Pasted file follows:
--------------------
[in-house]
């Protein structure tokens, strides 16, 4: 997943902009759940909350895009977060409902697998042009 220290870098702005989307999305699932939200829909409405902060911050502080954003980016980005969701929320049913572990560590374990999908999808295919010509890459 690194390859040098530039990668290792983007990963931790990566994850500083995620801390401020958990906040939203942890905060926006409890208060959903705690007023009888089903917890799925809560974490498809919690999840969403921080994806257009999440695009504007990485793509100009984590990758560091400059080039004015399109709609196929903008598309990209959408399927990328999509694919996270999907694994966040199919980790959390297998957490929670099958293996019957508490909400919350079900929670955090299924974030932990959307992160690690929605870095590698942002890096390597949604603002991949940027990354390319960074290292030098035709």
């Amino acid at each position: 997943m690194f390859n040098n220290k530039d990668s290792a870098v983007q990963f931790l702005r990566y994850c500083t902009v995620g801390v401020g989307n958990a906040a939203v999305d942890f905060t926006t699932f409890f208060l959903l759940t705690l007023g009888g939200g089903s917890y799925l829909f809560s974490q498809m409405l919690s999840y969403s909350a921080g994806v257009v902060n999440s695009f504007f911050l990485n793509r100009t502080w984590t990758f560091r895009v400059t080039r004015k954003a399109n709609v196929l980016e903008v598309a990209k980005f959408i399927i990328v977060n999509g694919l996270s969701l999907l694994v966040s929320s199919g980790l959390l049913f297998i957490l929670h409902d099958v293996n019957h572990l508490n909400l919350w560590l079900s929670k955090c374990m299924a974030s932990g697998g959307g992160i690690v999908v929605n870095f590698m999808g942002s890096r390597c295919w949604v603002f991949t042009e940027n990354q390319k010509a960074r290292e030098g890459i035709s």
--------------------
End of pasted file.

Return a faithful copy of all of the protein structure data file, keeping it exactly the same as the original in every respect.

[in-house]
């Protein structure tokens, strides 16, 4: 997943902009759940909350895009977060409902697998042009 220290870098702005989307999305699932939200829909409405902060911050502080954003980016980005969701929320049913572990560590374990999908999808295919010509890459 690194390859040098530039990668290792983007990963931790990566994850500083995620801390401020958990906040939203942890905060926006409890208060959903705690007023009888089903917890799925809560974490498809919690999840969403921080994806257009999440695009504007990485793509100009984590990758560091400059080039004015399109709609196929903008598309990209959408399927990328999509694919996270999907694994966040199919980790959390297998957490929670099958293996019957508490909400919350079900929670955090299924974030932990959307992160690690929605870095590698942002890096390597949604603002991949940027990354390319960074290292030098035709």
């Amino acid at each position: 997943m690194f390859n040098n220290k530039d990668s290792a870098v983007q990963f931790l702005r990566y994850c500083t902009v995620g801390v401020g989307n958990a906040a939203v999305d942890f905060t926006t699932f409890f208060l959903l759940t705690l007023g009888g939200g089903s917890y799925l829909f809560s974490q498809m409405l919690s999840y969403s909350a921080g994806v257009v902060n999440s695009f504007f911050l990485n793509r100009t502080w984590t990758f560091r895009v400059t080039r004015k954003a399109n709609v196929l980016e903008v598309a990209k980005f959408i399927i990328v977060n999509g694919l996270s969701l999907l694994v966040s929320s199919g980790l959390l049913f297998i957490l929670h409902d099958v293996n019957h572990l508490n909400l919350w560590l079900s929670k955090c374990m299924a974030s932990g697998g959307g992160i690690v999908v929605n870095f590698m999808g942002s890096r390597c295919w949604v603002f991949t042009e940027n990354q390319k010509a960074r290292e030098g890459i035709s």